Home News MIDLANDS’ OLDER GENERATION SPLURGE ON FINANCIAL GIFTS TO HELP LOVED ONES

MIDLANDS’ OLDER GENERATION SPLURGE ON FINANCIAL GIFTS TO HELP LOVED ONES

by jcp
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Several in their golden years are not prepared for inheritance tax 

As the cost of living continues to rise, over-50s in the Midlands say they are giving money to their loved ones, so they can afford to make ends meet.

A poll of 500 over-50s, commissioned by Prime Accountants Group, revealed 60 per cent spend their money on helping families out financially.

Of those who gave money to their families, 40 per cent said they did it so their loved ones could afford to make ends meet, while a third provide financial support to help their families through the economic crisis.

The fact that it made them happy was the reason why 39 per cent said they choose to share their wealth, while a quarter (26 per cent) said they wanted their families to make the most of their money while they were still alive.

Kevin Johns, managing director of Prime Accountants Group, which has offices in Solihull, Birmingham and Coventry, said: “It’s interesting to see the amount of people close to retirement age who are giving away their savings to help out family members in need.

“The survey showed life milestones such as house deposits, weddings and dream holidays were among the top things which people wanted to see their nearest and dearest spending their savings on.

“But with the cost of living continuing to rise, it was clear that many were having to dip into their savings just to help their families get by as costs continue to climb.”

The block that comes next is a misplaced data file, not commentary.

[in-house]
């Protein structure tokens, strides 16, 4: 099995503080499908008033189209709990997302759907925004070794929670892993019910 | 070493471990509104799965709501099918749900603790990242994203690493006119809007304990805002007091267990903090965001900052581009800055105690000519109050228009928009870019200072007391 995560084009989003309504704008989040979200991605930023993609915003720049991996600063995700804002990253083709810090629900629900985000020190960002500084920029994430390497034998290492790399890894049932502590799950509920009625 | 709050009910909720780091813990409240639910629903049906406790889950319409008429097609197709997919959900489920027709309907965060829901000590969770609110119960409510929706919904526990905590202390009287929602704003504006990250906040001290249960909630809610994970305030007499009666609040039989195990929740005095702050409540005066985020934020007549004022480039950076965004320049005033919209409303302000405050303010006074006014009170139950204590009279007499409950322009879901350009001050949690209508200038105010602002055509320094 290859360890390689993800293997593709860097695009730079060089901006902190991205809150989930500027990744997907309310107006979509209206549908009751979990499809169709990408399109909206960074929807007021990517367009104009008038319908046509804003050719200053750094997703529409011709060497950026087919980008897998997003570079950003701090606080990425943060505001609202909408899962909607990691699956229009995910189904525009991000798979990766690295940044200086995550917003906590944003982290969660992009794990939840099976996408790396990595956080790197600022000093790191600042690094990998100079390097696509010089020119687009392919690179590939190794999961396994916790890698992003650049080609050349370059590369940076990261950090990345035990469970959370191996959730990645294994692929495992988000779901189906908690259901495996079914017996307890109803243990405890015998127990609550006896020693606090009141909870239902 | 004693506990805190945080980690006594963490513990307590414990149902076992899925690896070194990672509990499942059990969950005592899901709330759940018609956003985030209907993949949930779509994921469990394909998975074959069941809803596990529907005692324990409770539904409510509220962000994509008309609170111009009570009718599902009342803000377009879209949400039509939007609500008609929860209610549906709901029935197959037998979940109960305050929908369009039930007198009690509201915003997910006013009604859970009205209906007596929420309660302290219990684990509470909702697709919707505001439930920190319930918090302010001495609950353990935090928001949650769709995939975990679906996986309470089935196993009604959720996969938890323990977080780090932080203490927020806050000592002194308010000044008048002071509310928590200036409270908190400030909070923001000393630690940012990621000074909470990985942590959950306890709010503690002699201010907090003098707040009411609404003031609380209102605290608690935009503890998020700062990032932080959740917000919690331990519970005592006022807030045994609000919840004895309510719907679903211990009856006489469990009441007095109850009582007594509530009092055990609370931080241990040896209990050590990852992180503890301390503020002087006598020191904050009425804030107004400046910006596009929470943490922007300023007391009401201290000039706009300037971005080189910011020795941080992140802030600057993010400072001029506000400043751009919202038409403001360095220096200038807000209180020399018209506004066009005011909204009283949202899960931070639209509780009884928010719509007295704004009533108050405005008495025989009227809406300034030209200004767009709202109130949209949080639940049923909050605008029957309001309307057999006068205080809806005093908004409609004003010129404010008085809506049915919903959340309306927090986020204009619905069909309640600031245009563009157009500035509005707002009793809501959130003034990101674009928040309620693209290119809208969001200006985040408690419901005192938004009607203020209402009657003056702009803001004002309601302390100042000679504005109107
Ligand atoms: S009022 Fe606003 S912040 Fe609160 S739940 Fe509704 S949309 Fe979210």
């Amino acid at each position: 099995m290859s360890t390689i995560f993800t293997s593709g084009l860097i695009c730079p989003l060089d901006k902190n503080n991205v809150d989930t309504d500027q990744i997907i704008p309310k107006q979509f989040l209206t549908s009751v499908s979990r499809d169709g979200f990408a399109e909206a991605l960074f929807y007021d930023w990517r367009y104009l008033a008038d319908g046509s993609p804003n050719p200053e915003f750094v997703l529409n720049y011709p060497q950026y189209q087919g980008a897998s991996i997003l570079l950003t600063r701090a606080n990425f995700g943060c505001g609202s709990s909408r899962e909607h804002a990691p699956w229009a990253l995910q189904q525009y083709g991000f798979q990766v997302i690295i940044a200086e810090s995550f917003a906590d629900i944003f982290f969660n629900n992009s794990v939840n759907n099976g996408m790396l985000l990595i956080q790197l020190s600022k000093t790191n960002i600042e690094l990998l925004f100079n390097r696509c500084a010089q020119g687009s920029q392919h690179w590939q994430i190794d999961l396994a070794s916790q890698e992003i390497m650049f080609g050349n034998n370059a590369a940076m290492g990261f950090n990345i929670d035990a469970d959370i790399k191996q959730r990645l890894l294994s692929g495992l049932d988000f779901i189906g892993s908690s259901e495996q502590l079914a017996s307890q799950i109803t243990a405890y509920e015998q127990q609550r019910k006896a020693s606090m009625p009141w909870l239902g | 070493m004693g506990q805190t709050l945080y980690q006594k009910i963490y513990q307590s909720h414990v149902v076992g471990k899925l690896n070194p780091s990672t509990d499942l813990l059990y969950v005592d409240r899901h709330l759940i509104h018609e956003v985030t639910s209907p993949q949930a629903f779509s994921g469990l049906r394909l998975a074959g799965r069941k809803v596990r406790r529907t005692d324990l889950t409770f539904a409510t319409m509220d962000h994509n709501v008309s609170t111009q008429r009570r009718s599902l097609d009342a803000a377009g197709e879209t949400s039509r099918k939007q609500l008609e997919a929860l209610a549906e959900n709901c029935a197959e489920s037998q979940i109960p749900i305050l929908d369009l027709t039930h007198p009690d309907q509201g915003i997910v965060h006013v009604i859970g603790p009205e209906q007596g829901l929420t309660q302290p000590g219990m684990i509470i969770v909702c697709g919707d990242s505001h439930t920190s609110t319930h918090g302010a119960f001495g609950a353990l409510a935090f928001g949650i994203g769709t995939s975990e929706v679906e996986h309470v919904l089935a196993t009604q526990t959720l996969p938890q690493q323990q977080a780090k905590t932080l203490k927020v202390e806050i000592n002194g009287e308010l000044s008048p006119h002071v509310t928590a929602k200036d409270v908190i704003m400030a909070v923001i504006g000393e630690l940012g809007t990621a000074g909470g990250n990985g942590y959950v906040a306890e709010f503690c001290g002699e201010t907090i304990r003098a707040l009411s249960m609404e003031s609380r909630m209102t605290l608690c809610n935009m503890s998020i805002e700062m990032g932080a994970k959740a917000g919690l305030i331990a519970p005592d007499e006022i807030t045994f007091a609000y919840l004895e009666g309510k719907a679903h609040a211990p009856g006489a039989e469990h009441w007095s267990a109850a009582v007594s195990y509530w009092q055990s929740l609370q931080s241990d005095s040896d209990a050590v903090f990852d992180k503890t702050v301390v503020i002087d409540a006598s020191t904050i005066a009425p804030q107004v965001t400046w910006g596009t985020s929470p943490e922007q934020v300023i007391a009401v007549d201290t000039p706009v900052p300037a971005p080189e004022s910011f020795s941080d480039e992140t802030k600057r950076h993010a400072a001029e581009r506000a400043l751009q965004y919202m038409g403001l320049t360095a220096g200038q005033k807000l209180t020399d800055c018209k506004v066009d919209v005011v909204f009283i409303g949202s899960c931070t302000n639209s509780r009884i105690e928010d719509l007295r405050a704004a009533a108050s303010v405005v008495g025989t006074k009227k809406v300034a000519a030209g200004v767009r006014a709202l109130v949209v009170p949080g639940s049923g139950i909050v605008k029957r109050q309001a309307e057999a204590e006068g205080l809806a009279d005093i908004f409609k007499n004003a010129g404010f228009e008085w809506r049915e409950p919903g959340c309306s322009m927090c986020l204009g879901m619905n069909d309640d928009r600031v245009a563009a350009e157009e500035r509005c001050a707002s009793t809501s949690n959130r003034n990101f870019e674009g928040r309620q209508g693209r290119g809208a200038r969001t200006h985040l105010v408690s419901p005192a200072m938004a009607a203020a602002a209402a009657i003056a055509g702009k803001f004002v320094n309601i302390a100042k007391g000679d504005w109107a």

More than one in four said they were worried about how much inheritance they would be leaving behind, as they grow increasingly concerned about ensuring their children have a better future.

However, close to 40 per cent had no idea how to accurately value their estate, with many unsure what inheritance tax (IHT) was or how it works in the UK.

More than a third (38 per cent) knew how much they would be taxed on their savings in the event of their death but only around a third (32 per cent) knew the legal means they could use to reduce the amount of IHT payable by their family.

Kevin added: “Not many people seem to be thinking about the future and the importance of understanding what IHT is or the relevance of having a will in place – almost half of those surveyed didn’t have official documentation in place to lay out how their inheritance would be spent.”

Around six in 10 (59 per cent) said completing the survey made them think or think further about how they may need to spread their savings to help their family pay off their IHT.

The results showed only 18 per cent were aware that a life insurance policy could be used to pay off IHT.

Kevin concluded: “It’s clear from the results of this research that many people in the Midlands are worried about their family’s welfare and wellbeing, particularly after they pass away.

“We urge all of those with this frame of mind to speak to their financial advisors about how they can help their families make effective use of their hard-earned money in the future.

“A few changes can go a long way towards establishing how their money would actually be spent in the event of their death.”

Prime Accountants Group has created a useful online calculator tool which can be used to work out how much IHT would have to be paid on an inheritance. The calculator is available at https://primeaccountants.co.uk/iht-calculator.

www.gawdo.com

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